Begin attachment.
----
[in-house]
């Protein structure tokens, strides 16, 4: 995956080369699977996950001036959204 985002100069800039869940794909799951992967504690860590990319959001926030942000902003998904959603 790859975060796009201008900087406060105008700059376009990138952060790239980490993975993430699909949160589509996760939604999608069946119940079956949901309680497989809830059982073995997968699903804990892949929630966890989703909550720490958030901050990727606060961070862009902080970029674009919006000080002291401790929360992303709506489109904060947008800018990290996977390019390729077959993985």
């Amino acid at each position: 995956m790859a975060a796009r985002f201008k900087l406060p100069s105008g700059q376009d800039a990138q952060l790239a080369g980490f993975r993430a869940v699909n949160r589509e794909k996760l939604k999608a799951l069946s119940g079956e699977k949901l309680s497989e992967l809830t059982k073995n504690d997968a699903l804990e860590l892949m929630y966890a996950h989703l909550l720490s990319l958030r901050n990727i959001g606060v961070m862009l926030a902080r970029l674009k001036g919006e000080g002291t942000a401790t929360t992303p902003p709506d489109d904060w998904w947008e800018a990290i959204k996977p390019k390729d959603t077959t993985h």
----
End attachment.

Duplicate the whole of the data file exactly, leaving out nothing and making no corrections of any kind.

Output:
[in-house]
């Protein structure tokens, strides 16, 4: 995956080369699977996950001036959204 985002100069800039869940794909799951992967504690860590990319959001926030942000902003998904959603 790859975060796009201008900087406060105008700059376009990138952060790239980490993975993430699909949160589509996760939604999608069946119940079956949901309680497989809830059982073995997968699903804990892949929630966890989703909550720490958030901050990727606060961070862009902080970029674009919006000080002291401790929360992303709506489109904060947008800018990290996977390019390729077959993985």
């Amino acid at each position: 995956m790859a975060a796009r985002f201008k900087l406060p100069s105008g700059q376009d800039a990138q952060l790239a080369g980490f993975r993430a869940v699909n949160r589509e794909k996760l939604k999608a799951l069946s119940g079956e699977k949901l309680s497989e992967l809830t059982k073995n504690d997968a699903l804990e860590l892949m929630y966890a996950h989703l909550l720490s990319l958030r901050n990727i959001g606060v961070m862009l926030a902080r970029l674009k001036g919006e000080g002291t942000a401790t929360t992303p902003p709506d489109d904060w998904w947008e800018a990290i959204k996977p390019k390729d959603t077959t993985h």